So here is the way Panofsky approaches that similar subject ~ a medieval manuscript whose nature and provenance are less certain that ‘officially’ described.

His paper carries an ordinary sort of title, despite its being about a forgery. Panofsky’s vocabulary is a gentle one, and he uses no terms intended to ‘grab’ the casual reader.   In the body of the paper he seems to excuse its faker (‘forger’) on the grounds of excess enthusiasm.

He must, however, begin by dismissing the Catalogue‘s description – but this is done as a bare statement of fact, without argumentation and without accusation. Panofsky will not make any effort to ‘persuade’ here; his following evidence will be enough.  His opening paragraph reads:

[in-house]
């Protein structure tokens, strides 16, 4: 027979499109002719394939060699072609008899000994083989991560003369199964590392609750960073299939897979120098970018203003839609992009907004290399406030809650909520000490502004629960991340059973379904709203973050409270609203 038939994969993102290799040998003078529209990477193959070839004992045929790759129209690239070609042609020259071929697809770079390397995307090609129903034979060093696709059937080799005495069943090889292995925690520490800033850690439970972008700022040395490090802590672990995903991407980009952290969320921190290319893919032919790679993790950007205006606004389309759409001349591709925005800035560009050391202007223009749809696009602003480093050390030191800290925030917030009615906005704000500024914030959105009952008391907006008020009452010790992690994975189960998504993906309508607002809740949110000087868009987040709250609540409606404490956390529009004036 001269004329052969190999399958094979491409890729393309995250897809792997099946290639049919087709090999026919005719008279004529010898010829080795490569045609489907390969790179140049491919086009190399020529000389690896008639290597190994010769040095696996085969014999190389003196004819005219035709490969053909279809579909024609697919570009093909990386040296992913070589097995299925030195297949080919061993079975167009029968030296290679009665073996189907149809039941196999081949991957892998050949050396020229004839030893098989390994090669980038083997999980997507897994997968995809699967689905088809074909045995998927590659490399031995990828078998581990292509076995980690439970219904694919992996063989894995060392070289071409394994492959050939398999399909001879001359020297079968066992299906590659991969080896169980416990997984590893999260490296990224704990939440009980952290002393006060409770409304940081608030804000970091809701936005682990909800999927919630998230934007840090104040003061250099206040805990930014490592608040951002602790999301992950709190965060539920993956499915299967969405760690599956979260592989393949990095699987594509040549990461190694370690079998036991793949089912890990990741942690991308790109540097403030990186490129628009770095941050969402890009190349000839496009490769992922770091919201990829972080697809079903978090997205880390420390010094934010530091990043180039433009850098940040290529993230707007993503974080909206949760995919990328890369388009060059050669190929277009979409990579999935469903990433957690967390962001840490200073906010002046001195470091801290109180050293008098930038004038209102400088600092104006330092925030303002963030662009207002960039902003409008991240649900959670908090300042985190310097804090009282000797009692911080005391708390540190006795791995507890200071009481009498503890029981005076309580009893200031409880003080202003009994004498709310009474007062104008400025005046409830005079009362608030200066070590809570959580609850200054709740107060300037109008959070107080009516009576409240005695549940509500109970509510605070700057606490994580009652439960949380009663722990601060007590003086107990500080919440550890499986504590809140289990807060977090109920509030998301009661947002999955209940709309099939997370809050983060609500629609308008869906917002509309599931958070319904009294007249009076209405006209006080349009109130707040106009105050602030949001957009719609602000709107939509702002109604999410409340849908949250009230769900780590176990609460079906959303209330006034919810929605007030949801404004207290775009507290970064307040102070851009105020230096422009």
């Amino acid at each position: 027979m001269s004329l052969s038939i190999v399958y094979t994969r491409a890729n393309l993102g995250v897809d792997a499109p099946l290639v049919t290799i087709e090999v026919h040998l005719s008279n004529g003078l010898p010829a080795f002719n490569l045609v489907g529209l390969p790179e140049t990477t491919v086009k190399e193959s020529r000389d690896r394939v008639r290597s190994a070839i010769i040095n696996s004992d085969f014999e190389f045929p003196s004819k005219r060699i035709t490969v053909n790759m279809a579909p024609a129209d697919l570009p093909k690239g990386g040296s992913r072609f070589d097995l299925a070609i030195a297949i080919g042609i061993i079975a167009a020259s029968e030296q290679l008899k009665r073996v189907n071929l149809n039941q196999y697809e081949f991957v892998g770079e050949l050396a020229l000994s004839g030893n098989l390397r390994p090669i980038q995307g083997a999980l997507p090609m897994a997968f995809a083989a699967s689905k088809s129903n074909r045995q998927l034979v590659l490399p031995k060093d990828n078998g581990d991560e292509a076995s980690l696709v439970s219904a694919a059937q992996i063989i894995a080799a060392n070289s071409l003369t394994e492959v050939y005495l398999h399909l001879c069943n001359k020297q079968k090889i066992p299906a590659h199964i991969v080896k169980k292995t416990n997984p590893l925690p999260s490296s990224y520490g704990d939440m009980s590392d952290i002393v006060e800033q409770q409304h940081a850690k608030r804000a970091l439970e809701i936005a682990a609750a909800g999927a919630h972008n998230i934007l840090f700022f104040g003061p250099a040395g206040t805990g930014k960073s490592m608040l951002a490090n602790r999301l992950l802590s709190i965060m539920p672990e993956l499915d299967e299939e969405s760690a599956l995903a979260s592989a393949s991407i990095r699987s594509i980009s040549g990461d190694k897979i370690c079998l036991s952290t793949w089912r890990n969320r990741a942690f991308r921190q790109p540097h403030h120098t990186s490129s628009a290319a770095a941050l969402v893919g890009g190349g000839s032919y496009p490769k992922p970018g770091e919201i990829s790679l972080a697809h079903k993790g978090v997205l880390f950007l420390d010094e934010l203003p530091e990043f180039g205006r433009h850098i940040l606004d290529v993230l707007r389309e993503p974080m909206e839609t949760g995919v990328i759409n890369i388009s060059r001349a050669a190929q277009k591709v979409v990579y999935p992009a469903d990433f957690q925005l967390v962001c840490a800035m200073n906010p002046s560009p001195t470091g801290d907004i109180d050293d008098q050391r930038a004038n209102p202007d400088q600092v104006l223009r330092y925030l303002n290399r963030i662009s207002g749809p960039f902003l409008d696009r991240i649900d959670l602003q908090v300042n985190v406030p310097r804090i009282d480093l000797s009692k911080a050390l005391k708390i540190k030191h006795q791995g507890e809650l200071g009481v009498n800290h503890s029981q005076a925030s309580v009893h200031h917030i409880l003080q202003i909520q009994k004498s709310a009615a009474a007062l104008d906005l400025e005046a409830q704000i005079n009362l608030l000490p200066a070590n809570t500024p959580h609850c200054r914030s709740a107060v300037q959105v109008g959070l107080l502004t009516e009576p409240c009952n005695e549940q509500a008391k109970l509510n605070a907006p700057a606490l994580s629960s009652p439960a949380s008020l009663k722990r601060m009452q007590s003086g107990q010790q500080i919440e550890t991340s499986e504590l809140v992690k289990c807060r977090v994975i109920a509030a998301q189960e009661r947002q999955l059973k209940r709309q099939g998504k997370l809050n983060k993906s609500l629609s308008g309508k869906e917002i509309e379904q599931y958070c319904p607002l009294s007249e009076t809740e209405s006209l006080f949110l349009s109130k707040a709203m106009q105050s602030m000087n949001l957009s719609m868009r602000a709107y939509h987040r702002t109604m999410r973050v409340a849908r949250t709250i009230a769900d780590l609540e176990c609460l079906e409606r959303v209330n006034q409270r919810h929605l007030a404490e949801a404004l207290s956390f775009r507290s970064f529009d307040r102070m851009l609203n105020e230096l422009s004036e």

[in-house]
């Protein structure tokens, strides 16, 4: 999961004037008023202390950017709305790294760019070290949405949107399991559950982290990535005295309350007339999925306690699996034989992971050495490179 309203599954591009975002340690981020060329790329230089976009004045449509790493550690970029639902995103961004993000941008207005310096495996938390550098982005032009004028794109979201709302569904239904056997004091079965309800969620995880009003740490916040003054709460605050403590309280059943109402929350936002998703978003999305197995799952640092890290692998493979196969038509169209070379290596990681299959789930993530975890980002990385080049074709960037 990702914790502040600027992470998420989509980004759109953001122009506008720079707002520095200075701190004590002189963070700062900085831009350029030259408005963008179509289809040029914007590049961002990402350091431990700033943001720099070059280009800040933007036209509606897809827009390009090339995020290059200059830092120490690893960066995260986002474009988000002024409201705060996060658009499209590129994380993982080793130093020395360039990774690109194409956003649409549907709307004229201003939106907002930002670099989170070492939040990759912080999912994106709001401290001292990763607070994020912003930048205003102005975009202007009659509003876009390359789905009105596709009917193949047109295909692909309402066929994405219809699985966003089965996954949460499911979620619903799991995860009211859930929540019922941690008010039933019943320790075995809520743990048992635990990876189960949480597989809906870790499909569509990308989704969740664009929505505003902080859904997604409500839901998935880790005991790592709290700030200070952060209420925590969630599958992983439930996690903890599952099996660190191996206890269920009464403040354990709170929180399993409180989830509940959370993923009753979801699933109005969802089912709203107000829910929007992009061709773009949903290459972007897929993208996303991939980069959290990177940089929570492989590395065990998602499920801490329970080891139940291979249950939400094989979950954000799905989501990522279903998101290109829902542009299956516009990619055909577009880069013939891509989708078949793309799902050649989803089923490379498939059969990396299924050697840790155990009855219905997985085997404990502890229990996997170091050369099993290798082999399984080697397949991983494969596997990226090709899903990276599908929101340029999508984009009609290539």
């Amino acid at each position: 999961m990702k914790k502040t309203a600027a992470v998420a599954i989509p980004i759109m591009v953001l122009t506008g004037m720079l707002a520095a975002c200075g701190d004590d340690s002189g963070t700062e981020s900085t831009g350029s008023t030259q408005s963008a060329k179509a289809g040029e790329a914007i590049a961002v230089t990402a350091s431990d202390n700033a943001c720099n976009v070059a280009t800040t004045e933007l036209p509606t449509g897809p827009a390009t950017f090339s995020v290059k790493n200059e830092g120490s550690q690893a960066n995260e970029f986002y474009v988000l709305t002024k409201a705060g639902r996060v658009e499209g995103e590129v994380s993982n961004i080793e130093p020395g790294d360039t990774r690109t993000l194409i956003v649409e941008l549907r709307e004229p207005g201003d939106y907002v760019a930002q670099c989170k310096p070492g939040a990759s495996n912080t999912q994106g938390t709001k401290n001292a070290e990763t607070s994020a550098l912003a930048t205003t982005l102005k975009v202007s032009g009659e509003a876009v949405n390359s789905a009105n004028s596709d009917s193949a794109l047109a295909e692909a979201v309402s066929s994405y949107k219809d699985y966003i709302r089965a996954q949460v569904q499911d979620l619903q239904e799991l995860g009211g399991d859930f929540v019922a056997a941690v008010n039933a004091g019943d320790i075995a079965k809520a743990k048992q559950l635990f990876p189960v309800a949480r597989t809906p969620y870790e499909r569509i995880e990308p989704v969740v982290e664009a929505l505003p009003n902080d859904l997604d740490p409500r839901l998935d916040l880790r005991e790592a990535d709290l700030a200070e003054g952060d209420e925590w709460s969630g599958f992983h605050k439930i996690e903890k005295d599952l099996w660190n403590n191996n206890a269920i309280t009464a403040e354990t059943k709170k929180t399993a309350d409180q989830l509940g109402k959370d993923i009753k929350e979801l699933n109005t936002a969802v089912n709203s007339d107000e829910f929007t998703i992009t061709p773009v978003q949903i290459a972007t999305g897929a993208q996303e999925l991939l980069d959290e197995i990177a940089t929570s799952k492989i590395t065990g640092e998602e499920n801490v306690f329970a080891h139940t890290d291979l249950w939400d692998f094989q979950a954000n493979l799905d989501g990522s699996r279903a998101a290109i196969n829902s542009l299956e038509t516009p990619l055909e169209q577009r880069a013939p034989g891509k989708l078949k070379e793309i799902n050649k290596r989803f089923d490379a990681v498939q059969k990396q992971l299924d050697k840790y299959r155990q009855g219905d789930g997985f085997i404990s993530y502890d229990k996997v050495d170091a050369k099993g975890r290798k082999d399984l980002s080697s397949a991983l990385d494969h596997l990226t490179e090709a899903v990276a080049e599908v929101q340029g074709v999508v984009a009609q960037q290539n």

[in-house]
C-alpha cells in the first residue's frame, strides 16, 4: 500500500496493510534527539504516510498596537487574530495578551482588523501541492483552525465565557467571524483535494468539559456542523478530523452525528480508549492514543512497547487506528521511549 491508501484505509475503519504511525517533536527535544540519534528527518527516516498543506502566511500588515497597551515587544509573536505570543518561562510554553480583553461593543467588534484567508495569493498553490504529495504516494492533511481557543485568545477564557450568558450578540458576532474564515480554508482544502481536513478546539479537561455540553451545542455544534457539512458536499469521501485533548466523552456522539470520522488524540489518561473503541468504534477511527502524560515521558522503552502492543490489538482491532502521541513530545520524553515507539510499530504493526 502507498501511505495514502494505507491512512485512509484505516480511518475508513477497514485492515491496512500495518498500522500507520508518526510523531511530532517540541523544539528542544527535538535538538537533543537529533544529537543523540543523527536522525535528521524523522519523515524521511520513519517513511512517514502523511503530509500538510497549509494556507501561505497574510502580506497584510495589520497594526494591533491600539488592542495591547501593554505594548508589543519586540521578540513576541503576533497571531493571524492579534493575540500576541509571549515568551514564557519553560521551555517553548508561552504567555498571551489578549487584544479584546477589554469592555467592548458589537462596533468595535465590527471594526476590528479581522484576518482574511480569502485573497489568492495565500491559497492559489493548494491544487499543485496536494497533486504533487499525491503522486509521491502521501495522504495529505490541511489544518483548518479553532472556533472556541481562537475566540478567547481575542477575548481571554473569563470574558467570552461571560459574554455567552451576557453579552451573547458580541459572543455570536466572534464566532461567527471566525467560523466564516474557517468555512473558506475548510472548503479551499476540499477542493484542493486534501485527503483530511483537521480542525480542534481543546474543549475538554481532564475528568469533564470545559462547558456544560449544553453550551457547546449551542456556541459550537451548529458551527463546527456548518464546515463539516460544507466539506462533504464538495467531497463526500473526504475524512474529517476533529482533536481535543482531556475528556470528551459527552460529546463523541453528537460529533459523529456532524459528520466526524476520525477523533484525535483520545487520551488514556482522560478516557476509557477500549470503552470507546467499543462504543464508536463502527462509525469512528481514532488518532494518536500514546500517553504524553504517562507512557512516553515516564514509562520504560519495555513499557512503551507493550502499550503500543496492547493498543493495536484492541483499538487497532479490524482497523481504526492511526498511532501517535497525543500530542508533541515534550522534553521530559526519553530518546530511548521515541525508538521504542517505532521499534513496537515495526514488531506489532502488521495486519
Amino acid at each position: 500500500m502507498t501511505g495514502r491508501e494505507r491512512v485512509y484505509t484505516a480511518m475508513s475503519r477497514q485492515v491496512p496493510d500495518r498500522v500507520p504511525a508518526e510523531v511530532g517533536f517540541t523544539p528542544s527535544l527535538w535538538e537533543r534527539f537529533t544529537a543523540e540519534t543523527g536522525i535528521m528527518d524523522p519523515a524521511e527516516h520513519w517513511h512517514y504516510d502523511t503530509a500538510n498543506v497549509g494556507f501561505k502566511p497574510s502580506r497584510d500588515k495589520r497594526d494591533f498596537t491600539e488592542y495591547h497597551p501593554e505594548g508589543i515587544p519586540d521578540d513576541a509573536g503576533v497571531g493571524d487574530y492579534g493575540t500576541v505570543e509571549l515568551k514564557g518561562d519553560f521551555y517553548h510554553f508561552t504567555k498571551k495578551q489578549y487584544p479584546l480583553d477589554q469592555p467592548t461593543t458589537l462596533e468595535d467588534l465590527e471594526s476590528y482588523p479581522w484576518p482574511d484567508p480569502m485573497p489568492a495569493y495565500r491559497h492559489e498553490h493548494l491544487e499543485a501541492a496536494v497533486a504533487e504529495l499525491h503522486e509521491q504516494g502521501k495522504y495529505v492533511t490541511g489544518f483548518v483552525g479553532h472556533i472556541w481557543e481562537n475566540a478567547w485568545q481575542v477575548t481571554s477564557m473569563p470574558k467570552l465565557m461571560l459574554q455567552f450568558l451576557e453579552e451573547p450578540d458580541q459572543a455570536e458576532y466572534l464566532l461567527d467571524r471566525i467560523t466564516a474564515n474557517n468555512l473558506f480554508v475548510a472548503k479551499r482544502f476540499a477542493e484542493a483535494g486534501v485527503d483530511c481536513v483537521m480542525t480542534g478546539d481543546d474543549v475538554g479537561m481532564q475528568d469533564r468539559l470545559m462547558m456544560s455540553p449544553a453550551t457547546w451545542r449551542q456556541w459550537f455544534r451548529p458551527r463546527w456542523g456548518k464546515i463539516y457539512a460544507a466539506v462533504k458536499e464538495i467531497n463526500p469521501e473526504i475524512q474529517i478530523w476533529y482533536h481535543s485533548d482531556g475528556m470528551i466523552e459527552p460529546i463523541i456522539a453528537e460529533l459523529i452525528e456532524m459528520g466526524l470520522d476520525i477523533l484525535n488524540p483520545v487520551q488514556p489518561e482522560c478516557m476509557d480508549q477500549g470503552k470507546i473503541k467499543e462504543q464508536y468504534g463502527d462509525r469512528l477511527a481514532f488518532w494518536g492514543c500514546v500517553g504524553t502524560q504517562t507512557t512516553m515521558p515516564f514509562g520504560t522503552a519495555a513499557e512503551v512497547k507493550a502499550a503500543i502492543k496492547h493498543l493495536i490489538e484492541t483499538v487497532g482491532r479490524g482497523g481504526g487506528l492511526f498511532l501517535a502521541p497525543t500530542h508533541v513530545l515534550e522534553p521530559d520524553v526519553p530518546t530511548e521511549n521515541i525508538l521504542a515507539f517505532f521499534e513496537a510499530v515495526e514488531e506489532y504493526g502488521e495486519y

The rich collection of manuscripts assembled by Mr. Robert Garrett in Baltimore includes a tiny book in Hebrew which is described in the Census of Medieval and Renaissance Manuscripts as a Guide of the People of Israel by Ramban (Nahmanides), in Hebrew, with a dedication and preface in Italian, written in Avignon in 1338 for Cardinal Gotio Battaglia, who presented it to Galeotto Malatesta.

A fairly brief examination of the manuscript suffices to show that most of these statements are not tenable. Nevertheless – or rather for this very reason – the little book deserves a somewhat careful study.

– which Panofsky then proceeds to offer. He pretends no expertise in any aspect of the manuscript save its imagery, saying:

Not being a Hebraist, the writer was unable to cope with the problems of the text and had to content himself with briefly describing the structure of the manuscript and the subjects of the miniatures. In identifying these he was generously assisted by Dr. Cyrus Gordon who also provided the transliteration of the Hebrew phrases.